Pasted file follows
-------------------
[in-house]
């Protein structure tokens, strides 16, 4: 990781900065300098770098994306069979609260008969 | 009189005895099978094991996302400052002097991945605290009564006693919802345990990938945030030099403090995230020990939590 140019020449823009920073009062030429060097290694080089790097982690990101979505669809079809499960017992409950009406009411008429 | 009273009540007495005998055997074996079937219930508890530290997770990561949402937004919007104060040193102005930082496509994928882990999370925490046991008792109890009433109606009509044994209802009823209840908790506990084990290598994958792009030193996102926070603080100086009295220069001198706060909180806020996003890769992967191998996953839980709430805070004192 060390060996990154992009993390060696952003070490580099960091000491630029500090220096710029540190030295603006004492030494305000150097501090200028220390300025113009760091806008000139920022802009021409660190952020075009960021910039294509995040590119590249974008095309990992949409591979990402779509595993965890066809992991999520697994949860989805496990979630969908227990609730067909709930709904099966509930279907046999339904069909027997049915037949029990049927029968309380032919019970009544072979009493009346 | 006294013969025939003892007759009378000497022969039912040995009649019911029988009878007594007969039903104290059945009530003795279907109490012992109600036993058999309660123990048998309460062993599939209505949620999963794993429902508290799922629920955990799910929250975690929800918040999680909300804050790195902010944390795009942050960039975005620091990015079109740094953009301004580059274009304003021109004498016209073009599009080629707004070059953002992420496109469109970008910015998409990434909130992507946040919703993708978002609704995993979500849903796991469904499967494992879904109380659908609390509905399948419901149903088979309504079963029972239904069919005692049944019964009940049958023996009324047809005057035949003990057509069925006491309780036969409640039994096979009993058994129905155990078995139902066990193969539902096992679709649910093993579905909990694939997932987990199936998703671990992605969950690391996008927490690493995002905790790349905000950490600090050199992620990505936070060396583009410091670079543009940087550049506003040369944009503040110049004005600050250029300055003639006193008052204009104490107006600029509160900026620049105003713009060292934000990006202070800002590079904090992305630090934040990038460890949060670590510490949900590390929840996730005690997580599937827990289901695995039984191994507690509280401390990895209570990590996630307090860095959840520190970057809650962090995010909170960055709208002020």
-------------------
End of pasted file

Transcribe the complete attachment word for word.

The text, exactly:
[in-house]
């Protein structure tokens, strides 16, 4: 990781900065300098770098994306069979609260008969 | 009189005895099978094991996302400052002097991945605290009564006693919802345990990938945030030099403090995230020990939590 140019020449823009920073009062030429060097290694080089790097982690990101979505669809079809499960017992409950009406009411008429 | 009273009540007495005998055997074996079937219930508890530290997770990561949402937004919007104060040193102005930082496509994928882990999370925490046991008792109890009433109606009509044994209802009823209840908790506990084990290598994958792009030193996102926070603080100086009295220069001198706060909180806020996003890769992967191998996953839980709430805070004192 060390060996990154992009993390060696952003070490580099960091000491630029500090220096710029540190030295603006004492030494305000150097501090200028220390300025113009760091806008000139920022802009021409660190952020075009960021910039294509995040590119590249974008095309990992949409591979990402779509595993965890066809992991999520697994949860989805496990979630969908227990609730067909709930709904099966509930279907046999339904069909027997049915037949029990049927029968309380032919019970009544072979009493009346 | 006294013969025939003892007759009378000497022969039912040995009649019911029988009878007594007969039903104290059945009530003795279907109490012992109600036993058999309660123990048998309460062993599939209505949620999963794993429902508290799922629920955990799910929250975690929800918040999680909300804050790195902010944390795009942050960039975005620091990015079109740094953009301004580059274009304003021109004498016209073009599009080629707004070059953002992420496109469109970008910015998409990434909130992507946040919703993708978002609704995993979500849903796991469904499967494992879904109380659908609390509905399948419901149903088979309504079963029972239904069919005692049944019964009940049958023996009324047809005057035949003990057509069925006491309780036969409640039994096979009993058994129905155990078995139902066990193969539902096992679709649910093993579905909990694939997932987990199936998703671990992605969950690391996008927490690493995002905790790349905000950490600090050199992620990505936070060396583009410091670079543009940087550049506003040369944009503040110049004005600050250029300055003639006193008052204009104490107006600029509160900026620049105003713009060292934000990006202070800002590079904090992305630090934040990038460890949060670590510490949900590390929840996730005690997580599937827990289901695995039984191994507690509280401390990895209570990590996630307090860095959840520190970057809650962090995010909170960055709208002020």